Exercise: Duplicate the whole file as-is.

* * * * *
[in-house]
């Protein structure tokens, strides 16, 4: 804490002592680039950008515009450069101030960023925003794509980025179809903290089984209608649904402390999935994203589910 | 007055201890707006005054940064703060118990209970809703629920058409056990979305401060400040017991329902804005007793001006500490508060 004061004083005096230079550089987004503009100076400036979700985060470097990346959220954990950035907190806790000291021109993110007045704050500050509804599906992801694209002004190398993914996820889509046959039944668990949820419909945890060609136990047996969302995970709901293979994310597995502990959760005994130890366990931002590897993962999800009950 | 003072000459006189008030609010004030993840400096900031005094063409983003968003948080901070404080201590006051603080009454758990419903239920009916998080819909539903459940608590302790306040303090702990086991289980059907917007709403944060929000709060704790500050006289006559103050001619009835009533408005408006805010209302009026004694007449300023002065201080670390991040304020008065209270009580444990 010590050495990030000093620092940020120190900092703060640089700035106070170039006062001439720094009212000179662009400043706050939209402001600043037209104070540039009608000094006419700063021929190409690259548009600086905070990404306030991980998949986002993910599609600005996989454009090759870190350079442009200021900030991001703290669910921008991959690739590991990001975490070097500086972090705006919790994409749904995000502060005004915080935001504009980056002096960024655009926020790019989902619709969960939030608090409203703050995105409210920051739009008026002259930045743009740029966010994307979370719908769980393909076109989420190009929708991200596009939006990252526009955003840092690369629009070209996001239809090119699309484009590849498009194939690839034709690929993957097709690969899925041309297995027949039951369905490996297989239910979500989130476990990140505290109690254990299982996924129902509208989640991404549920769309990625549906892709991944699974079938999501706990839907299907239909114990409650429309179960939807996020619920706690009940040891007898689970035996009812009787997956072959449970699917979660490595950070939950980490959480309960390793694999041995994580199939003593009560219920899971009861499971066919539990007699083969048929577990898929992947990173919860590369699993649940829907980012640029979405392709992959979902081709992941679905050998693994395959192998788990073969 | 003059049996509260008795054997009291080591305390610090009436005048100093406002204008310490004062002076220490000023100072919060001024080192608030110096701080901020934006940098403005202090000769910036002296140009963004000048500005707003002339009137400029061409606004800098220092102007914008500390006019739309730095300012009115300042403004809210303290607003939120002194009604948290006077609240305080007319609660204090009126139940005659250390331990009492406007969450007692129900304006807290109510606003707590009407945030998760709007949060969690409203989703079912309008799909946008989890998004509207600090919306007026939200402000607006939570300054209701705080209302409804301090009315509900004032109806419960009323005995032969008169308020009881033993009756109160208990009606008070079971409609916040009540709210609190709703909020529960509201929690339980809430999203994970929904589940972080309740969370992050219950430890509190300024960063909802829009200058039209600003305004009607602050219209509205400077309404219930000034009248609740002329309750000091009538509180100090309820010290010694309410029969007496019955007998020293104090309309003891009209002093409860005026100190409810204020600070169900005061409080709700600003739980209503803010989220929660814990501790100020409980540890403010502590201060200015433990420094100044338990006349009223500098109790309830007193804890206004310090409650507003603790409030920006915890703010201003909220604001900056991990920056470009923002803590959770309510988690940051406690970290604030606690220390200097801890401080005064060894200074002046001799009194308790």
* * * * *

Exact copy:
[in-house]
């Protein structure tokens, strides 16, 4: 804490002592680039950008515009450069101030960023925003794509980025179809903290089984209608649904402390999935994203589910 | 007055201890707006005054940064703060118990209970809703629920058409056990979305401060400040017991329902804005007793001006500490508060 004061004083005096230079550089987004503009100076400036979700985060470097990346959220954990950035907190806790000291021109993110007045704050500050509804599906992801694209002004190398993914996820889509046959039944668990949820419909945890060609136990047996969302995970709901293979994310597995502990959760005994130890366990931002590897993962999800009950 | 003072000459006189008030609010004030993840400096900031005094063409983003968003948080901070404080201590006051603080009454758990419903239920009916998080819909539903459940608590302790306040303090702990086991289980059907917007709403944060929000709060704790500050006289006559103050001619009835009533408005408006805010209302009026004694007449300023002065201080670390991040304020008065209270009580444990 010590050495990030000093620092940020120190900092703060640089700035106070170039006062001439720094009212000179662009400043706050939209402001600043037209104070540039009608000094006419700063021929190409690259548009600086905070990404306030991980998949986002993910599609600005996989454009090759870190350079442009200021900030991001703290669910921008991959690739590991990001975490070097500086972090705006919790994409749904995000502060005004915080935001504009980056002096960024655009926020790019989902619709969960939030608090409203703050995105409210920051739009008026002259930045743009740029966010994307979370719908769980393909076109989420190009929708991200596009939006990252526009955003840092690369629009070209996001239809090119699309484009590849498009194939690839034709690929993957097709690969899925041309297995027949039951369905490996297989239910979500989130476990990140505290109690254990299982996924129902509208989640991404549920769309990625549906892709991944699974079938999501706990839907299907239909114990409650429309179960939807996020619920706690009940040891007898689970035996009812009787997956072959449970699917979660490595950070939950980490959480309960390793694999041995994580199939003593009560219920899971009861499971066919539990007699083969048929577990898929992947990173919860590369699993649940829907980012640029979405392709992959979902081709992941679905050998693994395959192998788990073969 | 003059049996509260008795054997009291080591305390610090009436005048100093406002204008310490004062002076220490000023100072919060001024080192608030110096701080901020934006940098403005202090000769910036002296140009963004000048500005707003002339009137400029061409606004800098220092102007914008500390006019739309730095300012009115300042403004809210303290607003939120002194009604948290006077609240305080007319609660204090009126139940005659250390331990009492406007969450007692129900304006807290109510606003707590009407945030998760709007949060969690409203989703079912309008799909946008989890998004509207600090919306007026939200402000607006939570300054209701705080209302409804301090009315509900004032109806419960009323005995032969008169308020009881033993009756109160208990009606008070079971409609916040009540709210609190709703909020529960509201929690339980809430999203994970929904589940972080309740969370992050219950430890509190300024960063909802829009200058039209600003305004009607602050219209509205400077309404219930000034009248609740002329309750000091009538509180100090309820010290010694309410029969007496019955007998020293104090309309003891009209002093409860005026100190409810204020600070169900005061409080709700600003739980209503803010989220929660814990501790100020409980540890403010502590201060200015433990420094100044338990006349009223500098109790309830007193804890206004310090409650507003603790409030920006915890703010201003909220604001900056991990920056470009923002803590959770309510988690940051406690970290604030606690220390200097801890401080005064060894200074002046001799009194308790």